Blog Articles

4 Factors to Fuel Employee Feedback

Michael Gugel, CPO @ GoCo

by Michael Gugel, CPO @ GoCo - April 25th, 2016

Want to be an outstanding manager? Frequent employee feedback is one of the easiest ways to set yourself apart, accelerate performance and ignite employees’ development and growth.

Want to be an outstanding manager? Frequent employee feedback is one of the easiest ways to set yourself apart, accelerate performance and ignite employees’ development and growth.

Here are four ideas to fuel your approach:

1. Style: The Sandwich Technique and More

The best communicators relate to their audience and recognize individual style preferences. Apple co-founder Steve Jobs was known for providing candid and immediate feedback. He could be harsh. Those on the receiving end required thick skin if Jobs wasn’t pleased. While communication should be clear, it can be provided diplomatically. Abrasiveness does not engender teamwork or productivity.

Consider packaging negative feedback like a “sandwich.” Surround the difficult filling with two pieces of positive “bread.” Begin and end with notes of encouragement. This technique makes the news more digestible. On the other hand, some people prefer a more direct approach. It is possible to get straight to the point by focusing on the outcome, process or behavior – without making disparaging comments about the person.

No matter where employees are on this spectrum, respect individual preferences. Great managers invest time to learn which technique is appropriate for each member of their staff. As a result, they cultivate strong teams and create effective feedback experiences.

2. Give and Receive

A culture of candor starts from day one. Inform new team members what they can expect from you, the team and the organization. Doing this work on the front end leads to fewer surprises down the road.

Along those same lines, be transparent about your leadership style. Explain that you plan to provide regular, honest feedback. This accelerates your transition into a new role.

To create the most effective dynamic, the process also needs to work in reverse. Managers should encourage direct feedback from employees. This practice demonstrates that your approach is sincere.

3. Performance Evaluations are Passé?

Many companies are abandoning performance evaluations. They may still use pay-for- performance, but formal evaluation processes are less popular, transitioning instead to frequent meetings between managers and employees throughout the year. For example, Accenture, Cigna and GE have done away with ratings systems. GE once had a forced ranking system. Employees in the bottom ranks were in danger of losing their job. Is feeling threatened the best way to bring good things to life? Absolutely not.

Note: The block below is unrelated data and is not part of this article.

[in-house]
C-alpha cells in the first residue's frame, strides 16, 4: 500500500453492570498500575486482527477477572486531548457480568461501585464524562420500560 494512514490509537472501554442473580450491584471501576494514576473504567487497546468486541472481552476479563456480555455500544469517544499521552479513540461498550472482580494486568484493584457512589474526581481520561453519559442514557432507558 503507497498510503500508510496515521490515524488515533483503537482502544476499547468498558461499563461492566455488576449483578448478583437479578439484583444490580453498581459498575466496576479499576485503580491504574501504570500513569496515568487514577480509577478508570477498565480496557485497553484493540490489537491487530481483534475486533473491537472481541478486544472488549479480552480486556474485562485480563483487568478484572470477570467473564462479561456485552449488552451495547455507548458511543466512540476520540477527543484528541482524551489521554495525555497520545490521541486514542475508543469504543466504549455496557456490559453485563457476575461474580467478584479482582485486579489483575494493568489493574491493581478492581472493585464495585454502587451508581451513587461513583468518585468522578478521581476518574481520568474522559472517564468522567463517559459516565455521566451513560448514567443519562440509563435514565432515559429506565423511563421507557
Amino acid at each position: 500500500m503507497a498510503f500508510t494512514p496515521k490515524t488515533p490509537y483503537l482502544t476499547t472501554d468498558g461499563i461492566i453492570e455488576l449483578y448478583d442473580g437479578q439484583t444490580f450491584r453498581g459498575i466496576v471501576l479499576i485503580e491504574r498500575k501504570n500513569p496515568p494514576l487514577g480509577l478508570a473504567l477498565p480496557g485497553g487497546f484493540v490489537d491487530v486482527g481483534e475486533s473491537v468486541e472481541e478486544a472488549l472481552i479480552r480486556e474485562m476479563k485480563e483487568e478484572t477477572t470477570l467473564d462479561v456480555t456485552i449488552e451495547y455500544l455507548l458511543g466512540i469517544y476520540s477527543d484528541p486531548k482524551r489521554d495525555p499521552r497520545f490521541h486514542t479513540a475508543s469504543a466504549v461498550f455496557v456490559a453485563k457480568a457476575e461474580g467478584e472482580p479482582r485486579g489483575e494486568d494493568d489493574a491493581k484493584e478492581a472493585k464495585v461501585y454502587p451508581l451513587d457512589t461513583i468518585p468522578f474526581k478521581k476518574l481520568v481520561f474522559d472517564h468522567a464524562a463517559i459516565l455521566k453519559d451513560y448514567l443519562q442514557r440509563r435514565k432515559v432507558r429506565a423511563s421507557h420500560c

Discussions between employees and managers provide opportunities for dialogue about growth and development. David Rock and Beth Jones make a good case for frequent exchanges in their September 2015 Harvard Business Review article, "Why More and More Companies Are Ditching Performance Ratings." The world of business has changed. While it may be reasonable to make 12- and 6-month plans, it may not be realistic. Trends change much faster than that these days, and employees must adapt.

Changing demographics also play a role. Research suggests that Millennials prefer more frequent feedback. This generation is accustomed to making social media posts and receiving instant feedback. Managers can leverage this same dynamic. Because workers in this age group are not likely to stay in one job for a long time, frequent and candid feedback actually keeps them engaged in their work. Failing to connect can lead them to feel stalled in their career and seek opportunities elsewhere.

4. Strike While the Iron is Hot

Providing timely feedback is important -- good or bad. Most people have been in situations where they put a lot of time, energy and resources into a project. It’s frustrating to discover late in the game that something was wrong. When it comes to performance, employees deserve to receive timely information.

The same holds true for good news; in the workplace, positive feedback is essential. Managers who let employees know they are doing well reinforce expectations. Recognition also needs to be timely. It can be less meaningful when received far-removed from the event.

Frequent and candid feedback is essential for great managers. It starts with effective communication. Clear expectations and frequent conversations with managers help support employee development. Finally, whether it is good or bad, be sure to provide timely feedback.

One-on-ones are a great way to keep your team on track and engaged about their work. Learn how GoCo can help you retain your employees with our amazing Team Feedback feature.

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